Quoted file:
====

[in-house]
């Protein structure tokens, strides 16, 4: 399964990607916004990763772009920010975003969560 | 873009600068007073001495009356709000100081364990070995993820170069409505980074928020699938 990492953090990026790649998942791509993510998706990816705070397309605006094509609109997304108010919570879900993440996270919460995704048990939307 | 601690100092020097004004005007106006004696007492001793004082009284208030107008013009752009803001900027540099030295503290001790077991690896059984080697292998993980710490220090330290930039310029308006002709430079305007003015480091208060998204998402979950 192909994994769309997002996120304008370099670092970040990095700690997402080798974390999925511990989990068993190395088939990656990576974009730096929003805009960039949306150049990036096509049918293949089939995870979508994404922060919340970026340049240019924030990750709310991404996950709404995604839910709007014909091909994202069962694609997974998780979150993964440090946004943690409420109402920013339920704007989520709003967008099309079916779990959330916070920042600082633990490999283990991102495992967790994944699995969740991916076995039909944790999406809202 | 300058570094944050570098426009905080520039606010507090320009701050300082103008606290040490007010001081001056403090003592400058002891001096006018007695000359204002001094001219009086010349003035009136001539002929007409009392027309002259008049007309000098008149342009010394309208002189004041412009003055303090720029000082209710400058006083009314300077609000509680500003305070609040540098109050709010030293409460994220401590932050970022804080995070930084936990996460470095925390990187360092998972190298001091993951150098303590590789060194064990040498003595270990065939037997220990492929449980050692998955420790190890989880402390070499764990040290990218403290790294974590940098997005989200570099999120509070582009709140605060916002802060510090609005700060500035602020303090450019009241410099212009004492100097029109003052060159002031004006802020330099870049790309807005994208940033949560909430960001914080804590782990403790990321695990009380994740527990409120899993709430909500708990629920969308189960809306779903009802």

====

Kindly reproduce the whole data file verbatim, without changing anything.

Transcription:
[in-house]
């Protein structure tokens, strides 16, 4: 399964990607916004990763772009920010975003969560 | 873009600068007073001495009356709000100081364990070995993820170069409505980074928020699938 990492953090990026790649998942791509993510998706990816705070397309605006094509609109997304108010919570879900993440996270919460995704048990939307 | 601690100092020097004004005007106006004696007492001793004082009284208030107008013009752009803001900027540099030295503290001790077991690896059984080697292998993980710490220090330290930039310029308006002709430079305007003015480091208060998204998402979950 192909994994769309997002996120304008370099670092970040990095700690997402080798974390999925511990989990068993190395088939990656990576974009730096929003805009960039949306150049990036096509049918293949089939995870979508994404922060919340970026340049240019924030990750709310991404996950709404995604839910709007014909091909994202069962694609997974998780979150993964440090946004943690409420109402920013339920704007989520709003967008099309079916779990959330916070920042600082633990490999283990991102495992967790994944699995969740991916076995039909944790999406809202 | 300058570094944050570098426009905080520039606010507090320009701050300082103008606290040490007010001081001056403090003592400058002891001096006018007695000359204002001094001219009086010349003035009136001539002929007409009392027309002259008049007309000098008149342009010394309208002189004041412009003055303090720029000082209710400058006083009314300077609000509680500003305070609040540098109050709010030293409460994220401590932050970022804080995070930084936990996460470095925390990187360092998972190298001091993951150098303590590789060194064990040498003595270990065939037997220990492929449980050692998955420790190890989880402390070499764990040290990218403290790294974590940098997005989200570099999120509070582009709140605060916002802060510090609005700060500035602020303090450019009241410099212009004492100097029109003052060159002031004006802020330099870049790309807005994208940033949560909430960001914080804590782990403790990321695990009380994740527990409120899993709430909500708990629920969308189960809306779903009802």